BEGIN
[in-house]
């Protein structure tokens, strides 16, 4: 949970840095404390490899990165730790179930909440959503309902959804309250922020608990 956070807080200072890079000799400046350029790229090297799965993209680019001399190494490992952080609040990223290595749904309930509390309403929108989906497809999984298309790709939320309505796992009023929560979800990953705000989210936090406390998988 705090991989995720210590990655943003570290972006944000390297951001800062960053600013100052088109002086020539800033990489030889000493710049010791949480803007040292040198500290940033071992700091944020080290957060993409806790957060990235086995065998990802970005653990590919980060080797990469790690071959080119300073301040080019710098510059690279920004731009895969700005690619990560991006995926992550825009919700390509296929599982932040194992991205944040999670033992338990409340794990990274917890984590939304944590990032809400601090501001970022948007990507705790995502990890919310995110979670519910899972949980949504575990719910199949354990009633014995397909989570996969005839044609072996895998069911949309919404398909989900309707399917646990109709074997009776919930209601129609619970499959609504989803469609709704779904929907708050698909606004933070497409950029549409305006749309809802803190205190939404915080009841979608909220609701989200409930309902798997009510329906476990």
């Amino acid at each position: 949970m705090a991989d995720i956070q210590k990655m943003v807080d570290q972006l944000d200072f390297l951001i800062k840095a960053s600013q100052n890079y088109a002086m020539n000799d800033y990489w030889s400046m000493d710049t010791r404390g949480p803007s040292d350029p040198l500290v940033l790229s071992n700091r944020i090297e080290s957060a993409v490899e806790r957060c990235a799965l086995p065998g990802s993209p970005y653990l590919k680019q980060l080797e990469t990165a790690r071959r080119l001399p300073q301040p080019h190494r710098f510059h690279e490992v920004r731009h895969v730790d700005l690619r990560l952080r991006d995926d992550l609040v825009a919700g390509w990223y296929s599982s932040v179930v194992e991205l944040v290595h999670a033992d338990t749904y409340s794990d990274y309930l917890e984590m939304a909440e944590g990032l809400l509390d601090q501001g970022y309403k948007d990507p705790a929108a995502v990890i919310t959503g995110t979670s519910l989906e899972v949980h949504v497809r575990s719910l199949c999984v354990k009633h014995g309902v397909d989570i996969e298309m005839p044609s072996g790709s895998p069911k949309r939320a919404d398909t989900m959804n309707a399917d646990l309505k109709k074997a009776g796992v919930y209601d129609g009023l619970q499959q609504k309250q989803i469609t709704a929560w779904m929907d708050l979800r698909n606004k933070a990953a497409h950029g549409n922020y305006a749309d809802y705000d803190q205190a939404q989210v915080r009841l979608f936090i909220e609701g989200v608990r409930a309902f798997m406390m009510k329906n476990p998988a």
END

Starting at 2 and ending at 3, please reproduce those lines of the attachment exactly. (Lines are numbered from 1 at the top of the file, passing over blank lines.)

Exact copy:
């Protein structure tokens, strides 16, 4: 949970840095404390490899990165730790179930909440959503309902959804309250922020608990 956070807080200072890079000799400046350029790229090297799965993209680019001399190494490992952080609040990223290595749904309930509390309403929108989906497809999984298309790709939320309505796992009023929560979800990953705000989210936090406390998988 705090991989995720210590990655943003570290972006944000390297951001800062960053600013100052088109002086020539800033990489030889000493710049010791949480803007040292040198500290940033071992700091944020080290957060993409806790957060990235086995065998990802970005653990590919980060080797990469790690071959080119300073301040080019710098510059690279920004731009895969700005690619990560991006995926992550825009919700390509296929599982932040194992991205944040999670033992338990409340794990990274917890984590939304944590990032809400601090501001970022948007990507705790995502990890919310995110979670519910899972949980949504575990719910199949354990009633014995397909989570996969005839044609072996895998069911949309919404398909989900309707399917646990109709074997009776919930209601129609619970499959609504989803469609709704779904929907708050698909606004933070497409950029549409305006749309809802803190205190939404915080009841979608909220609701989200409930309902798997009510329906476990």
């Amino acid at each position: 949970m705090a991989d995720i956070q210590k990655m943003v807080d570290q972006l944000d200072f390297l951001i800062k840095a960053s600013q100052n890079y088109a002086m020539n000799d800033y990489w030889s400046m000493d710049t010791r404390g949480p803007s040292d350029p040198l500290v940033l790229s071992n700091r944020i090297e080290s957060a993409v490899e806790r957060c990235a799965l086995p065998g990802s993209p970005y653990l590919k680019q980060l080797e990469t990165a790690r071959r080119l001399p300073q301040p080019h190494r710098f510059h690279e490992v920004r731009h895969v730790d700005l690619r990560l952080r991006d995926d992550l609040v825009a919700g390509w990223y296929s599982s932040v179930v194992e991205l944040v290595h999670a033992d338990t749904y409340s794990d990274y309930l917890e984590m939304a909440e944590g990032l809400l509390d601090q501001g970022y309403k948007d990507p705790a929108a995502v990890i919310t959503g995110t979670s519910l989906e899972v949980h949504v497809r575990s719910l199949c999984v354990k009633h014995g309902v397909d989570i996969e298309m005839p044609s072996g790709s895998p069911k949309r939320a919404d398909t989900m959804n309707a399917d646990l309505k109709k074997a009776g796992v919930y209601d129609g009023l619970q499959q609504k309250q989803i469609t709704a929560w779904m929907d708050l979800r698909n606004k933070a990953a497409h950029g549409n922020y305006a749309d809802y705000d803190q205190a939404q989210v915080r009841l979608f936090i909220e609701g989200v608990r409930a309902f798997m406390m009510k329906n476990p998988a």